by Alexei Bayer*
There is an old joke involving a Russian who is taking the train from Moscow to Berlin and a German who is going from Berlin to Moscow. Their trains pull into Warsaw and both think that they have already arrived at their respective final destination.
This joke reflects how Poland throughout its history has always straddled the East and the West. Few still remember that, until the end of World War I, Poland had even been physically partitioned between Russia, Austria and Germany.
Is PiS fulfilling Sakharov’s vision?
It is useful to recall that Andrei Sakharov, the Soviet nuclear physicist, human rights campaigner and Nobel Peace Prize laureate, once maintained that Soviet communism and Western capitalism would inevitably converge. He saw the two social, political and economic systems coming close together.
Guess what! This is what’s happening in Poland, but not, as one would have expected, at the behest of some communist party. Ironically, this special form of East-West unification is coming about thanks to Polish Catholics and the far-right populist Law and Justice Party (PiS).
The party recently scored a decisive victory in the parliamentary election, guaranteeing it another four years of veto-proof majority in the Sejm, the Polish parliament.
PiS’s ideology is muscular Roman Catholicism. It is a nationalist, authoritarian party. The party may pride itself on its anti-Communism and has indeed a different ideology. But that evidently doesn’t keep it, in many of its policies, from harking back to the country’s communist legacy.
Meet Mr. Kaczynski, the neo-Commie puppet master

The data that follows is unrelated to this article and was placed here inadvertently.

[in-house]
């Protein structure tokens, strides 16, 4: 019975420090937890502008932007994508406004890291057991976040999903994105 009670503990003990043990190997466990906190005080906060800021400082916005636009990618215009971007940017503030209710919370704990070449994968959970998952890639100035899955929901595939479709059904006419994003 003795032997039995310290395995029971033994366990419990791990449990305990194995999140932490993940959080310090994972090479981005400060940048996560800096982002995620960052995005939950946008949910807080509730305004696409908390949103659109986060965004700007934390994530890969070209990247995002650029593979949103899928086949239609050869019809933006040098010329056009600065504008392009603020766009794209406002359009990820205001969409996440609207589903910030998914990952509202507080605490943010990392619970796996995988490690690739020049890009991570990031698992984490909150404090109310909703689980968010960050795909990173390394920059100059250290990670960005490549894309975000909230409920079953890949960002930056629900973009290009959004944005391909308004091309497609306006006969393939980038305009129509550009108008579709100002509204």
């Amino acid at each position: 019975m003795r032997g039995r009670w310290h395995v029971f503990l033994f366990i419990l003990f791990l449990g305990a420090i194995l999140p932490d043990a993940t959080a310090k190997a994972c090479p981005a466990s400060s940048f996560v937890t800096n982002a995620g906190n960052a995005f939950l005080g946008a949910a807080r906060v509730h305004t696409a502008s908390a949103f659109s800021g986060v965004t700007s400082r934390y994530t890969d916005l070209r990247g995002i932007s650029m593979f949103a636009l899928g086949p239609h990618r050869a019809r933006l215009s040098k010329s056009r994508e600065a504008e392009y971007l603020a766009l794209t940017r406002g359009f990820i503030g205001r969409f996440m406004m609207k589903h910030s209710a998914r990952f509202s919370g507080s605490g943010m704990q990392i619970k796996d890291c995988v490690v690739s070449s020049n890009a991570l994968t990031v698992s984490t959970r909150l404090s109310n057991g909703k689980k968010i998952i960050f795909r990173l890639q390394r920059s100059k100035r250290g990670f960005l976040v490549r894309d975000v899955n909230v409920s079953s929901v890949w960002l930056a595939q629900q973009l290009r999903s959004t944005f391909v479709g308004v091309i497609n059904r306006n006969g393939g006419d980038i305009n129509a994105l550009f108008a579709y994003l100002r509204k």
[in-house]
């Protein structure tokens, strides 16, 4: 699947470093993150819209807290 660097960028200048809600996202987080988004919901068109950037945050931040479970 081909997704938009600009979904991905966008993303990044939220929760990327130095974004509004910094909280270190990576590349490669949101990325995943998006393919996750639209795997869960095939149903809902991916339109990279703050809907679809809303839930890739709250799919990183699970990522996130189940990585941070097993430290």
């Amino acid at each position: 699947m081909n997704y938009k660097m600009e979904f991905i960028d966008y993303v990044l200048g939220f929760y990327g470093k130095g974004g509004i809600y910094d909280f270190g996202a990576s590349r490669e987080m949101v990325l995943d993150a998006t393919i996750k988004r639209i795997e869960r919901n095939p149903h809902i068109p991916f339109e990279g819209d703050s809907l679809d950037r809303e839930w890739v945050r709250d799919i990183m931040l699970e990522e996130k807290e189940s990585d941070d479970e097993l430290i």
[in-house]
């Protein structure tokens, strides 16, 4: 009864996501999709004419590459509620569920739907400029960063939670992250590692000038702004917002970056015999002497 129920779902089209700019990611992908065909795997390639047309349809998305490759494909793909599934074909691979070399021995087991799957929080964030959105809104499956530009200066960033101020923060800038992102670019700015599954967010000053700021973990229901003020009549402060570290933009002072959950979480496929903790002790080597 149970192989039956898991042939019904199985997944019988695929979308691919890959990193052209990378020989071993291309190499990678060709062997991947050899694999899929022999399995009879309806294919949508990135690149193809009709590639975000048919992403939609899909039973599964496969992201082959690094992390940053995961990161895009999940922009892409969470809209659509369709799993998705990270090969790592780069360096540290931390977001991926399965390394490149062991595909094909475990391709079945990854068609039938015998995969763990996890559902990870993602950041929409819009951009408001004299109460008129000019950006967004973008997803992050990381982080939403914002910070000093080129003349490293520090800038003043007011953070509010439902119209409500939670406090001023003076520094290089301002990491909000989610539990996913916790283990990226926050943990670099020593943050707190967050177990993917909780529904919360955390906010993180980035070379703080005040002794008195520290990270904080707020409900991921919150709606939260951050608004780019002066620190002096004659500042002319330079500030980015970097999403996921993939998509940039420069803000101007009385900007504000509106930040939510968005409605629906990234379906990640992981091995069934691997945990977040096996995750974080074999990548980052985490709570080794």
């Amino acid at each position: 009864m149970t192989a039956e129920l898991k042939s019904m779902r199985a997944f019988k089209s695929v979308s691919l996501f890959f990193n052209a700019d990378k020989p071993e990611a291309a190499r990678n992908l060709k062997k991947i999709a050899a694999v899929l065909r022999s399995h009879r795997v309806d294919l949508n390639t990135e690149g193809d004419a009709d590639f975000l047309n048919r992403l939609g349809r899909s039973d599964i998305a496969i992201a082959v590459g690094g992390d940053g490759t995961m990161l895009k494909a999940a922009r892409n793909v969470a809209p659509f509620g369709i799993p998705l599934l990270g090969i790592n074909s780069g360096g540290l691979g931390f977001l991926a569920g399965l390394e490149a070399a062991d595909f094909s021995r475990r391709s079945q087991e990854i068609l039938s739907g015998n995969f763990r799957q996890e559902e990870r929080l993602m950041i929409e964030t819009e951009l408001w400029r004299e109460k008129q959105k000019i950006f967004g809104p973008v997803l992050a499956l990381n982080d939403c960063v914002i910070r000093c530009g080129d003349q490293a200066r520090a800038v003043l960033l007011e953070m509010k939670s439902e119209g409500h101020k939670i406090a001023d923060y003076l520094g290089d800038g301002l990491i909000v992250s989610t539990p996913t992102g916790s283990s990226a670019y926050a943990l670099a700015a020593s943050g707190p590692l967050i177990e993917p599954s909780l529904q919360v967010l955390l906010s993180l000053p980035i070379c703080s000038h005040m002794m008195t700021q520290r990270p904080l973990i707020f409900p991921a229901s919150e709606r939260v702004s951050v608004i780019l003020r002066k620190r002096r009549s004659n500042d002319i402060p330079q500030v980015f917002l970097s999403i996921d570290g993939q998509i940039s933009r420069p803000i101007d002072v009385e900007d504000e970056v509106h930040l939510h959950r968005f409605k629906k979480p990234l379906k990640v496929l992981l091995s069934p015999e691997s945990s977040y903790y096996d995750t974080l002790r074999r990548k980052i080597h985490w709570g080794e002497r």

Since coming to power in 2015, PiS leader Jaroslaw Kaczynski has mounted a strong attack on the judiciary branch. He has pushed independent judges into retirement and given far more power to government ministers to appoint judges and mount criminal investigations.
While the government had to reverse some of those measures due to protests from domestic opposition and the EU, Mr. Kaczynski — Poland’s shadowy leader — has promised to revisit them after the election.
In true Communist party fashion, the country’s independent media — actually a key factor in weeding out communism — has been cowed. Hate speech against opponents is now a feature of the country’s political life as well.
Deeds have come on the heels of treacherous and libelous words: Pawel Adamowicz, the liberal mayor of the city of Gdansk — incidentally, the birthplace of the Solidarity movement back in 1980 — was assassinated in January 2019.
What is especially grating is that Poland’s civil society is now under full-blown attack. Mind you, the amazing courage of civil society was what stripped the Communist regime of its power back in the 1980s.
By way of example, feminist — or rather: women’s — organizations have been targets of harassment. Their crime? They supposedly undermine Poland’s traditional Catholic values. Speaking up for women’s rights is evidently anti-Catholic.
Other organizations, and various minorities, are also getting their share of unwelcome attention from the PiS government and its supporters.
The Communist dream invigorated
PiS, in short, aims to create a repressive, homogeneous society not much different from the late unlamented Polish People’s Republic — albeit in the name of Jesus Christ, not Karl Marx.
Except, in this case, it combines communist-era methods with Western-style prosperity.
You see, Poland is an economic success story. Having emerged from under the communist rule dirt-poor, it has become the China of Europe. It has posted steady GDP growth since 1991, avoiding a recession even in the aftermath of the 2008-09 global financial crisis.
Having grown at an average rate of 4% over the past three decades, Poland now has the sixth-largest economy in the EU.
The PiS government loves to attack the EU, but none of that economic miracle would have happened without support from Brussels. The 2014-20 EU budget earmarked over €80 billion for projects in Poland.
Meanwhile, the country contributes only around €3 billion a year to the EU budget. Even more important, other EU countries provide markets for 80% of Polish exports. Some 70% of imports also come from the EU, making sure that Polish families have the best quality of consumer goods.
This is not what Sakharov had in mind when he talked about communism and capitalism growing closer together, but it is perhaps a Polish version of convergence.
*Eastern Europe Editor of The Globalist
**first published in: www.theglobalist.com